World Library  
Flag as Inappropriate
Email this Article

United All-England Eleven

The United All-England Eleven (UEE) was an English cricket team formed in 1852 by players breaking away from William Clarke's All-England Eleven (AEE). Key UEE players included John Wisden and Jemmy Dean, who became joint secretaries of the team.

The team was part of a movement in cricket that used Clarke's idea of professional teams touring the country on the newly created railways. The introduction of railways meant that, for the first time, cricket teams found that touring was feasible. Together with Clarke's team, the UEE players monopolised the best cricket talent until the rise of county cricket in the 1860s.[1]

Clarke would have nothing to do with the UEE, but he died in 1856, and from 1857 to 1866 the matches between the AEE and the UEE were perhaps the most important contests of the English season - certainly judged by the quality of the players.[2]

Between 1850 and 1880, 19 such teams were formed including the United North of England Eleven and the United South of England Eleven. The teams functioned by charging game organisers for their services and the organisers recouped their costs through a paying audience.[1]

By 1859, the New York Times could say that the first English team to tour overseas was composed of players from "the two leading professional elevens of England"[3] when a team composed of six players from both the AEE and UEE visited Canada and the USA that September.


Further reading

  • H S Altham, A History of Cricket, Volume 1 (to 1914), George Allen & Unwin, 1926
  • Derek Birley, A Social History of English Cricket, Aurum, 1999
  • Rowland Bowen, Cricket: A History of its Growth and Development, Eyre & Spottiswoode, 1970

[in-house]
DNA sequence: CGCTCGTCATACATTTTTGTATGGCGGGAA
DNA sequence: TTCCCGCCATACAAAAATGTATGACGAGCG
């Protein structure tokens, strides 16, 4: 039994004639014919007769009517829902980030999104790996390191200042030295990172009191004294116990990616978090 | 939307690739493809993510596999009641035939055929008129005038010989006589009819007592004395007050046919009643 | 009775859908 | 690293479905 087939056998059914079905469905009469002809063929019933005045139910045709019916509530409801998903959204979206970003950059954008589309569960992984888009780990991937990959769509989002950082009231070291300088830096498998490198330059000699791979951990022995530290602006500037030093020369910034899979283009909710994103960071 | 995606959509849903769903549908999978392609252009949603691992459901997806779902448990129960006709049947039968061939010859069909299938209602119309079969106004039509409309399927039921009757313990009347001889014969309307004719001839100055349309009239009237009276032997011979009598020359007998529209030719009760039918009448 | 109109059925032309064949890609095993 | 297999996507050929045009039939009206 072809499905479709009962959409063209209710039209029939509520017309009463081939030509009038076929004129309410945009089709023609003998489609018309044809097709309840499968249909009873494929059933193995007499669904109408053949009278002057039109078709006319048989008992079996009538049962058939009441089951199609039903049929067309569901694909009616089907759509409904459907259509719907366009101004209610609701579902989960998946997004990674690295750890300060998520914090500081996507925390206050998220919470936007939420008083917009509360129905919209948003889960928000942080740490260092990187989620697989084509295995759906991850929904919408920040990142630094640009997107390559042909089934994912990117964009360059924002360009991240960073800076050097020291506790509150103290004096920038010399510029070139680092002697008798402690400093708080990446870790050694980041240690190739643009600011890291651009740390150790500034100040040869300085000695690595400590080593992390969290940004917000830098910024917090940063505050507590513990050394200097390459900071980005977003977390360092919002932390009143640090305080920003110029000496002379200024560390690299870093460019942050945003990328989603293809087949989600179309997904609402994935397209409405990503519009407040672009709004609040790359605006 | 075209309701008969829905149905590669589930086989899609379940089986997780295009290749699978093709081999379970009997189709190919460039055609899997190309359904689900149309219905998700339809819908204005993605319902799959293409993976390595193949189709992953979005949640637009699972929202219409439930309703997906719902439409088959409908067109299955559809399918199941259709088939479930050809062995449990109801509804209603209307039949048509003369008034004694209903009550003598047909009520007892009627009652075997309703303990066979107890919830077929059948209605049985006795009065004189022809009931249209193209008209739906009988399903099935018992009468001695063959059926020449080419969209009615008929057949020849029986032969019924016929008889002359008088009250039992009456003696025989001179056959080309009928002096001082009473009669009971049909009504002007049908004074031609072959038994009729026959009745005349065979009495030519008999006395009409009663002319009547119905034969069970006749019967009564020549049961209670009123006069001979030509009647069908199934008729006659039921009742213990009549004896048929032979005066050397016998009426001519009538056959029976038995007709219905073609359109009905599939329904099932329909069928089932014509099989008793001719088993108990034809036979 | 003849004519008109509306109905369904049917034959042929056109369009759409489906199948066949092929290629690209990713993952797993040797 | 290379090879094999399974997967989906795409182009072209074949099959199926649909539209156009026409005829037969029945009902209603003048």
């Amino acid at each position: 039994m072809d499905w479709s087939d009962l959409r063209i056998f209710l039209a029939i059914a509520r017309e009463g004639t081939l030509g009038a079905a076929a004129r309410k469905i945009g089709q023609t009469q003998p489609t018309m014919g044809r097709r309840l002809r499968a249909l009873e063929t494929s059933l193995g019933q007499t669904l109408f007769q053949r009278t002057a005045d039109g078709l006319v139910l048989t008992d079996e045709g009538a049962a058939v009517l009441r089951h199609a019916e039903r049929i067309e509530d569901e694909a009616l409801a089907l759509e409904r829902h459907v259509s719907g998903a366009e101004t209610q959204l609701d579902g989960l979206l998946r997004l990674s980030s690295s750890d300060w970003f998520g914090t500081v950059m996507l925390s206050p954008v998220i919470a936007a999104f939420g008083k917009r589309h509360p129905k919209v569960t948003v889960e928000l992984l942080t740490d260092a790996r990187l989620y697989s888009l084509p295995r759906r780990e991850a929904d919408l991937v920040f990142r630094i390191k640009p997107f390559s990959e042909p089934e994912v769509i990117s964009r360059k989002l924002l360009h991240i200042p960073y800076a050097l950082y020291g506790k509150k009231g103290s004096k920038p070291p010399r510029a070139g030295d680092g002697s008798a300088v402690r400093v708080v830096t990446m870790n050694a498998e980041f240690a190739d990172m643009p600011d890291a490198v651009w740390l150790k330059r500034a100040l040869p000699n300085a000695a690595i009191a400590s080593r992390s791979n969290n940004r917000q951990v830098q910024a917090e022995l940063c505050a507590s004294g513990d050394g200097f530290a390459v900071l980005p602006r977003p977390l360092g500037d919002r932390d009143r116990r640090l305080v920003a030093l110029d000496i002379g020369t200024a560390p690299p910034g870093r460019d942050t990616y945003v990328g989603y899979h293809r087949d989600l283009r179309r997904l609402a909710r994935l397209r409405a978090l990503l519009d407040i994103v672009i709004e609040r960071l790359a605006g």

• Arthur Haygarth, Scores & Biographies, Volumes 3-9 (1841-1866), Lillywhite, 1862-1867
This article was sourced from Creative Commons Attribution-ShareAlike License; additional terms may apply. World Heritage Encyclopedia content is assembled from numerous content providers, Open Access Publishing, and in compliance with The Fair Access to Science and Technology Research Act (FASTR), Wikimedia Foundation, Inc., Public Library of Science, The Encyclopedia of Life, Open Book Publishers (OBP), PubMed, U.S. National Library of Medicine, National Center for Biotechnology Information, U.S. National Library of Medicine, National Institutes of Health (NIH), U.S. Department of Health & Human Services, and, which sources content from all federal, state, local, tribal, and territorial government publication portals (.gov, .mil, .edu). Funding for and content contributors is made possible from the U.S. Congress, E-Government Act of 2002.
Crowd sourced content that is contributed to World Heritage Encyclopedia is peer reviewed and edited by our editorial staff to ensure quality scholarly research articles.
By using this site, you agree to the Terms of Use and Privacy Policy. World Heritage Encyclopedia™ is a registered trademark of the World Public Library Association, a non-profit organization.

Copyright © World Library Foundation. All rights reserved. eBooks from Project Gutenberg are sponsored by the World Library Foundation,
a 501c(4) Member's Support Non-Profit Organization, and is NOT affiliated with any governmental agency or department.